It is still possible to pre-register via Erin Gibson: see contact information above. Folks from OWU should feel free to drop in if interested.
The Forum will be held on the 3rd floor of OWU’s Merrick Hall, from 9am-4pm on Wednesday, October 27.
Starting off the postings with a re-post of “The Dirt” – a compilation of research on discards, waste, and related topics. The newish field of discard studies is remarkably interdisciplinary and interdivisional.
Note: If an article is behind a paywall, email the author. They are almost always authorized by copyright to distribute their own work.
We have begun posting the gender parity of The Dirt, especially given evidence that COVID-19 is increasing the skew in knowledge production to be ever more male, white, and childless. This bibliography is 53.6% percent women authors, based on Dr. Jane Summer’s Gender Balance Assessment Tool. This is the first Dirt to have more women than men authors since we’ve been recording gender figures, likely thanks to a call out via Twitter where we mentioned that over 90% of the people who send us notice of their publications (which we love!) are white men. Keep those notices coming, women/non-binary/tw-spirit/trans/gender minitory authors!
The following are calls for papers for Special sessions in the Society for the Social Studies of Science (4S) conference, online & at Toronto, October 6-9:
If you have an item to add to The Dirt, please contact firstname.lastname@example.org. We are especially interested in non-English language submissions, and those from outside North America and Europe.
As many know, in the last few years, I’ve taken a dive into teaching and research on environmental issues. I’m very excited that this paper that I have co-authored with Dakota Goodman has been published by Friends of the River this week – “Deliver the River: States’ Rights, Cost-Benefit, and Environmental Justice on California’s Stanislaus River.” Friends of the River is the non-profit in California that my father helped to co-found in 1973, to lead the campaign to save the Stanislaus from a wasteful and unneeded New Melones Dam and Reservoir. After my father passed away, I got his files on this, and we were able to use those to rerun and update the case against the dam, including cost-benefit assumptions, and we have shown the extent of the loss, and lies, that were used to sell the dam – and document the harm it has done ecologically and to local communities. And, we show the way forward to deliver the river, finally about 50 years later, so that the Camp 9 Run on the Stanislaus can finally be liberated and a better way of water management achieved in California.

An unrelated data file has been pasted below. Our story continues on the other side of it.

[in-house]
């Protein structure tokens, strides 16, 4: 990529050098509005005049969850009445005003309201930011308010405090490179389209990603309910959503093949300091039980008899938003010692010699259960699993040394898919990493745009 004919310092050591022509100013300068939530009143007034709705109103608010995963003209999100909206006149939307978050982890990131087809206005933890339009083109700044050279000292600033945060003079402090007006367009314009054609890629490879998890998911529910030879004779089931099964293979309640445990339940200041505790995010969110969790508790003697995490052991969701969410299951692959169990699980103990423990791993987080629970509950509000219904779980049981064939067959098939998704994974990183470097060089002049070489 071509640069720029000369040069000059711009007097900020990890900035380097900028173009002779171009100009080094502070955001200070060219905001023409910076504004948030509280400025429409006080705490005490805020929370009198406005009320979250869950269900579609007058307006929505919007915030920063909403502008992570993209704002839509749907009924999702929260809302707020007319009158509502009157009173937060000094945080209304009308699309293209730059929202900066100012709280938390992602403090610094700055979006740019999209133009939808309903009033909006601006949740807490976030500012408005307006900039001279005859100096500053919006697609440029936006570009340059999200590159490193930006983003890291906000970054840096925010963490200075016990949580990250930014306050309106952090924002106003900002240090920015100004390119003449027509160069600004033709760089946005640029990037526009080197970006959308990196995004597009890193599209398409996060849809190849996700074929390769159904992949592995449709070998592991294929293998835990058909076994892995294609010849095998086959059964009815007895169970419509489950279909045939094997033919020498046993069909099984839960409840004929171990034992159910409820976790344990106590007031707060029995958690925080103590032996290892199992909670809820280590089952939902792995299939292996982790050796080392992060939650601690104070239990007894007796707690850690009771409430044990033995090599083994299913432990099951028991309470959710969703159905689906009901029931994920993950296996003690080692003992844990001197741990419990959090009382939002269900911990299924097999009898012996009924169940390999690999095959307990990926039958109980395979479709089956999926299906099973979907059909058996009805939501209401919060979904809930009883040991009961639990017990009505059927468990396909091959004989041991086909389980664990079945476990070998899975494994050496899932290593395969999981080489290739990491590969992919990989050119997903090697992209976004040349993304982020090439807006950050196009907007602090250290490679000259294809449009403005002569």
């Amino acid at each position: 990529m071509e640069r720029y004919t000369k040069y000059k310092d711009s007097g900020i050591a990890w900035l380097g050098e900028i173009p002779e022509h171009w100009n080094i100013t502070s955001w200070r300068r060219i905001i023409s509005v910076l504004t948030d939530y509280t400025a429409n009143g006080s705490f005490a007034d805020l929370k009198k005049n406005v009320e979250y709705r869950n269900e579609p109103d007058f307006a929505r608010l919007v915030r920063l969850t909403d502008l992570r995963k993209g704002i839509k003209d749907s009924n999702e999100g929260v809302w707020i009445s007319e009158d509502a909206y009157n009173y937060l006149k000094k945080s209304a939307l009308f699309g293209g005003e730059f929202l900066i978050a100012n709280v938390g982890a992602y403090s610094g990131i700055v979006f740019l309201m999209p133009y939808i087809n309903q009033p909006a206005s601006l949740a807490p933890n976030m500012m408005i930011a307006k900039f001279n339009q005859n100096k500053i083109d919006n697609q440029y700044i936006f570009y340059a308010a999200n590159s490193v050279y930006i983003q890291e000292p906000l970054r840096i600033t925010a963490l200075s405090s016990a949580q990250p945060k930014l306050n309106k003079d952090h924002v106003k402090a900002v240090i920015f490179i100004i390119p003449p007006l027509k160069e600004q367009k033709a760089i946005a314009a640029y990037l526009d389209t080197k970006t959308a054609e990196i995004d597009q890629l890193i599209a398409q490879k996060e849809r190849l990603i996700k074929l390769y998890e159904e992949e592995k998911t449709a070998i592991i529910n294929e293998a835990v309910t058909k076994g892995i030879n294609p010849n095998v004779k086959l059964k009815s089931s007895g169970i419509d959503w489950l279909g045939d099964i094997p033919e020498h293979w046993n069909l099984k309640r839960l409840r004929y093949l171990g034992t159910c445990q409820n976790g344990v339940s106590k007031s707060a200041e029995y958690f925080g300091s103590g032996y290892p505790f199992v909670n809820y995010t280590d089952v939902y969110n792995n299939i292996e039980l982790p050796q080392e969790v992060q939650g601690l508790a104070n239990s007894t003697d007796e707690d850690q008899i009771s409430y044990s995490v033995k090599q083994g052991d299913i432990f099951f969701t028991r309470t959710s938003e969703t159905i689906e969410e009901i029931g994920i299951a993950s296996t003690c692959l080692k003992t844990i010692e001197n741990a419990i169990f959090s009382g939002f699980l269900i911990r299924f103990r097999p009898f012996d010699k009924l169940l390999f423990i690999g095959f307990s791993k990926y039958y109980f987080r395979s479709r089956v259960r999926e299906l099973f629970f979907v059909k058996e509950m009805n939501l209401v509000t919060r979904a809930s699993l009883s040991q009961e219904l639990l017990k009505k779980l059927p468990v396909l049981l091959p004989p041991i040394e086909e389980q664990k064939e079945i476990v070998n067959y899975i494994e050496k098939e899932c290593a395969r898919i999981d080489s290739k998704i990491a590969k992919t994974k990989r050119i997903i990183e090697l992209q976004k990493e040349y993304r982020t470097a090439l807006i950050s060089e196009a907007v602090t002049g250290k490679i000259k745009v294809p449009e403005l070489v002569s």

I hope folks can take a few minutes and read (and feel free to share!) the article – it’s both a strong personal tribute to my dad, but more importantly to the river we all lost, and yet still remains under the reservoir, waiting to flow once more.
More information here.
The Annual Olentangy Watershed Forum brings together a series of speakers to discuss the status of the watershed. This year features Keynote speaker Jonathan Overpeck, co-recipient of the Nobel Peace Prize as part of the United Nations advisory group on climate change and Dean of the School of Environment and Sustainability, University of Michigan, “American Rivers and Climate Change: a Tale of Two Hydrologic Extremes”
The forum is great for regional practitioners as well as students, who can network and make contacts for internships and projects.
8:00 – 8:10 Welcome and introductions, Sean Kay, Ohio Wesleyan University
8:10 – 8:55 Keynote speaker: Jonathan Overpeck, co-recipient of the Nobel Peace Prize as part of the United Nations advisory group on climate change and Dean of the School of Environment and Sustainability, University of Michigan, “American Rivers and Climate Change: a Tale of Two Hydrologic Extremes”
8:55 – 9:05: Q & A
State of the Watershed Updates